On 27 December this year, Australia and Indonesia will celebrate the 70th anniversary of diplomatic relations. As close neighbours in good terms, the two shares many stories, especially on how they start the relationship that full of inspirations through an exhibition called Two Nations: a Friendship is Born, curated by the Australian National Maritime Museum.
Officially opened by the Australian Ambassador to Indonesia H.E. Gary Quinlan on 13 November, the exhibition showcased important stories of Australia’s presence in the stage of Indonesian history. Through a number of photos and historical articles, the exhibition reveals how Australia was a major supporter during Indonesia’s struggle for Independence that included helping to negotiate with international community and the United Nations, until it was formally recognized by the world in 1949.
“This part of our shared history is unfortunately not widely known in Australia or Indonesia. I hope that through this exhibition we can be reminded of this inspired beginning of our relations as neighbours whose futures are so closely bound to each other,” Quinlan said.
Australia’s support transcends political level to the local community in the land of Kangaroos. Quinlan exemplified the Black Armada 1945-1949 protest movement, when Indonesian sailors in Sydney staged a strike. They refused to deliver cargo (including weapons) owned by the Dutch who wanted to supply their troops to re-colonize Indonesia after the proclamation. The strike was known in historiography as the ‘Black Ban (s)’ phenomenon.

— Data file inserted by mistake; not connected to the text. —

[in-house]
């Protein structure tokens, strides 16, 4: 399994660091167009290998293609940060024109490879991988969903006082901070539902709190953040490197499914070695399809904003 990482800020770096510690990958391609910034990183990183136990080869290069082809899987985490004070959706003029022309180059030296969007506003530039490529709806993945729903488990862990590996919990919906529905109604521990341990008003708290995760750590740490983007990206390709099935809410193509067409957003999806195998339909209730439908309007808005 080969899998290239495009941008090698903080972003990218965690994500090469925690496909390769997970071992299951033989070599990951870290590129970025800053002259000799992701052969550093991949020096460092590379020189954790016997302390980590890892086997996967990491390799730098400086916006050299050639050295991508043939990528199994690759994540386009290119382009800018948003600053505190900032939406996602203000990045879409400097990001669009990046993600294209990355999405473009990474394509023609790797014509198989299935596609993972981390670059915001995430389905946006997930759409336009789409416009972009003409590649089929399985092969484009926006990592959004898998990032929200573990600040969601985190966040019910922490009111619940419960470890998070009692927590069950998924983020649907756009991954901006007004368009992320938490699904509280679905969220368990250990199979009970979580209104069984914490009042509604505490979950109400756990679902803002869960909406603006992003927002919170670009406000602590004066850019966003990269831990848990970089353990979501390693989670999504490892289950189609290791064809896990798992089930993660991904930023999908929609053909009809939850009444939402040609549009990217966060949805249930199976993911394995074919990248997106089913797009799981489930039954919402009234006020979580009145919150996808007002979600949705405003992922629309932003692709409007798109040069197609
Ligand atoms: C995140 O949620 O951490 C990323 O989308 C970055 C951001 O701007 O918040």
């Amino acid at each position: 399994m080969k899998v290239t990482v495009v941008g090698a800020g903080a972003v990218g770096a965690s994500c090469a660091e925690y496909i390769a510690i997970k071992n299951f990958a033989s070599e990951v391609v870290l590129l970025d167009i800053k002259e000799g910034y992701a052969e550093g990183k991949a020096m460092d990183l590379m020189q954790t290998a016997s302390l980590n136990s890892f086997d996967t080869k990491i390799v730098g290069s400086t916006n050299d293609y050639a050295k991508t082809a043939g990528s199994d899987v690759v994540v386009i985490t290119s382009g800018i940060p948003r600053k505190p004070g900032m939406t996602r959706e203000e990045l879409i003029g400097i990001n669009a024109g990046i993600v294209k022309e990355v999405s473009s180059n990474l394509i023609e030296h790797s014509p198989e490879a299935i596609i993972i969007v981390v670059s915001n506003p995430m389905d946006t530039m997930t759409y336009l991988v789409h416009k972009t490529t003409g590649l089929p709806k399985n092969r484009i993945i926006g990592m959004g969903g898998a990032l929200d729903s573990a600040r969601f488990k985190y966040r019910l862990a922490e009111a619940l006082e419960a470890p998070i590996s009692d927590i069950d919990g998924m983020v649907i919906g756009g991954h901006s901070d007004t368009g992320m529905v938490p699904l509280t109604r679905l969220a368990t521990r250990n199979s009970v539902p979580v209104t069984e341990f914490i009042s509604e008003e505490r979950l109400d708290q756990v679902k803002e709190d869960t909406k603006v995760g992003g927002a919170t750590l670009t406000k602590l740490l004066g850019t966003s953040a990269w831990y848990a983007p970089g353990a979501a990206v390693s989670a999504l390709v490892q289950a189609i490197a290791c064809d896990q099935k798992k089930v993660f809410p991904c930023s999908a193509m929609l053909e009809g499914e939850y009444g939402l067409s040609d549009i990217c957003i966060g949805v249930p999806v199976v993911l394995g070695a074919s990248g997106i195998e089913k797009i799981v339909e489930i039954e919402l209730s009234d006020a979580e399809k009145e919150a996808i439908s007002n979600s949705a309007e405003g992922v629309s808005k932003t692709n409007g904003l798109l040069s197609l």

“The Australian Trade Union then supported the Black Ban by the ships,” Quinlan said, adding that since then, the majority of ports in Australia have applied Black Ban to the Netherlands.
There were 34 trade unions in Australia supporting the boycott, including four who were foreign trade unions in Australia, and 12 countries who followed in his footsteps - citing Rupert Lockwood, historian author of the book ‘Black Armada: Australia and the Struggle for Indonesian Independence’.
A number of photographs and historical articles about the Black Armada and Black Ban in large sizes are also on display.
The exhibition also featured a documentary video on the history of Australia-Indonesia diplomatic relations, correspondence between Indonesian President Sukarno and the Australian prime minister, to a number of other visual historiographic documents.
The exhibition is opened to public at the National Museum until 14 December. The exhibition will also be held in Surabaya, Makassar and Denpasar.
At the same time, Quinlan launched Australia Connect, a series of programmes that showcase Australia’s thriving creative sectors through music, film, food and arts. The program is expected to deepen cultural connection of both countries, highlighting Australia’s rich indigenous history and culture, as well as Australia’s multiculturalism and diversity. Australia Connect will include the performances by indigenous singer-songwriter Dan Sultan, Australia Indonesia Cinema Festival and Taste of Australia and many more.